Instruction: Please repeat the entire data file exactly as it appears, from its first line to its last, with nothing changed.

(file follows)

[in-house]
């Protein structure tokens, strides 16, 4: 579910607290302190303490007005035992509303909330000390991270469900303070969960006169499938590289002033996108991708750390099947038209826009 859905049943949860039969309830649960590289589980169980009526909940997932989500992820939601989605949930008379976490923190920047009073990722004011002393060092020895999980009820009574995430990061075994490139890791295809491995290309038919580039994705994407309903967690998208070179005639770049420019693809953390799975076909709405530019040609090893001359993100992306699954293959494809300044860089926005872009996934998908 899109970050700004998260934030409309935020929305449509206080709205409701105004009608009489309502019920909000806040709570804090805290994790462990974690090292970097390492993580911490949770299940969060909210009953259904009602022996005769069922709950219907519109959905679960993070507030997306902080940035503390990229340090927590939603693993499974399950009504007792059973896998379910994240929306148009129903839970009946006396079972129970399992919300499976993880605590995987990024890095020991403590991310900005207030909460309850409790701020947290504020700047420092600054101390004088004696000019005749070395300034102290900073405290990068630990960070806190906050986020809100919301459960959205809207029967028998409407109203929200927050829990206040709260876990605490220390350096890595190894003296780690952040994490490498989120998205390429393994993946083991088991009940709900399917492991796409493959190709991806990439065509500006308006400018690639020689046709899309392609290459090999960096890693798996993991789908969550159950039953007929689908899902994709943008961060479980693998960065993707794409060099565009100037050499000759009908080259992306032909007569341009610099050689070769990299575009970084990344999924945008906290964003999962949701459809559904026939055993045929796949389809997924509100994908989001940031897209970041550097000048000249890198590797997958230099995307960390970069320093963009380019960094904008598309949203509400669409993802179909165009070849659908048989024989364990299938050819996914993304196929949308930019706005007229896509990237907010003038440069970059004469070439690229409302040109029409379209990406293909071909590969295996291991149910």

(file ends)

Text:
[in-house]
């Protein structure tokens, strides 16, 4: 579910607290302190303490007005035992509303909330000390991270469900303070969960006169499938590289002033996108991708750390099947038209826009 859905049943949860039969309830649960590289589980169980009526909940997932989500992820939601989605949930008379976490923190920047009073990722004011002393060092020895999980009820009574995430990061075994490139890791295809491995290309038919580039994705994407309903967690998208070179005639770049420019693809953390799975076909709405530019040609090893001359993100992306699954293959494809300044860089926005872009996934998908 899109970050700004998260934030409309935020929305449509206080709205409701105004009608009489309502019920909000806040709570804090805290994790462990974690090292970097390492993580911490949770299940969060909210009953259904009602022996005769069922709950219907519109959905679960993070507030997306902080940035503390990229340090927590939603693993499974399950009504007792059973896998379910994240929306148009129903839970009946006396079972129970399992919300499976993880605590995987990024890095020991403590991310900005207030909460309850409790701020947290504020700047420092600054101390004088004696000019005749070395300034102290900073405290990068630990960070806190906050986020809100919301459960959205809207029967028998409407109203929200927050829990206040709260876990605490220390350096890595190894003296780690952040994490490498989120998205390429393994993946083991088991009940709900399917492991796409493959190709991806990439065509500006308006400018690639020689046709899309392609290459090999960096890693798996993991789908969550159950039953007929689908899902994709943008961060479980693998960065993707794409060099565009100037050499000759009908080259992306032909007569341009610099050689070769990299575009970084990344999924945008906290964003999962949701459809559904026939055993045929796949389809997924509100994908989001940031897209970041550097000048000249890198590797997958230099995307960390970069320093963009380019960094904008598309949203509400669409993802179909165009070849659908048989024989364990299938050819996914993304196929949308930019706005007229896509990237907010003038440069970059004469070439690229409302040109029409379209990406293909071909590969295996291991149910």